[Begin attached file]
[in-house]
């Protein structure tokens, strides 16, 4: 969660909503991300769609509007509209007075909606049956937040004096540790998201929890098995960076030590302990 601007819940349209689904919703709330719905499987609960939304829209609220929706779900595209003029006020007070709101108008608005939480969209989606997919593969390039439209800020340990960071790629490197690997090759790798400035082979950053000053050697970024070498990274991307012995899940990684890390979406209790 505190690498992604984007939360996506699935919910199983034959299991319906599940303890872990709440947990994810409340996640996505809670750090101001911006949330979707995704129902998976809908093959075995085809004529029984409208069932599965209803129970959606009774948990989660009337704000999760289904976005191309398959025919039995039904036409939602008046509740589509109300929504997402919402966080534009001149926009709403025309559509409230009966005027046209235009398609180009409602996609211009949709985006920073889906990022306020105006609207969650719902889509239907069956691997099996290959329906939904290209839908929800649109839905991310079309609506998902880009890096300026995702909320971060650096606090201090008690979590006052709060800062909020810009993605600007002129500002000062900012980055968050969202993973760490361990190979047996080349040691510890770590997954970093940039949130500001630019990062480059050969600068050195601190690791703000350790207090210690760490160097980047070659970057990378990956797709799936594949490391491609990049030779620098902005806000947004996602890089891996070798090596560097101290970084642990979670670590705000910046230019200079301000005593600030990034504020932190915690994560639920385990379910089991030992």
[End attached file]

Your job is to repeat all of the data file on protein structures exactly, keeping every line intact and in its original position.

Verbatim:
[in-house]
């Protein structure tokens, strides 16, 4: 969660909503991300769609509007509209007075909606049956937040004096540790998201929890098995960076030590302990 601007819940349209689904919703709330719905499987609960939304829209609220929706779900595209003029006020007070709101108008608005939480969209989606997919593969390039439209800020340990960071790629490197690997090759790798400035082979950053000053050697970024070498990274991307012995899940990684890390979406209790 505190690498992604984007939360996506699935919910199983034959299991319906599940303890872990709440947990994810409340996640996505809670750090101001911006949330979707995704129902998976809908093959075995085809004529029984409208069932599965209803129970959606009774948990989660009337704000999760289904976005191309398959025919039995039904036409939602008046509740589509109300929504997402919402966080534009001149926009709403025309559509409230009966005027046209235009398609180009409602996609211009949709985006920073889906990022306020105006609207969650719902889509239907069956691997099996290959329906939904290209839908929800649109839905991310079309609506998902880009890096300026995702909320971060650096606090201090008690979590006052709060800062909020810009993605600007002129500002000062900012980055968050969202993973760490361990190979047996080349040691510890770590997954970093940039949130500001630019990062480059050969600068050195601190690791703000350790207090210690760490160097980047070659970057990378990956797709799936594949490391491609990049030779620098902005806000947004996602890089891996070798090596560097101290970084642990979670670590705000910046230019200079301000005593600030990034504020932190915690994560639920385990379910089991030992």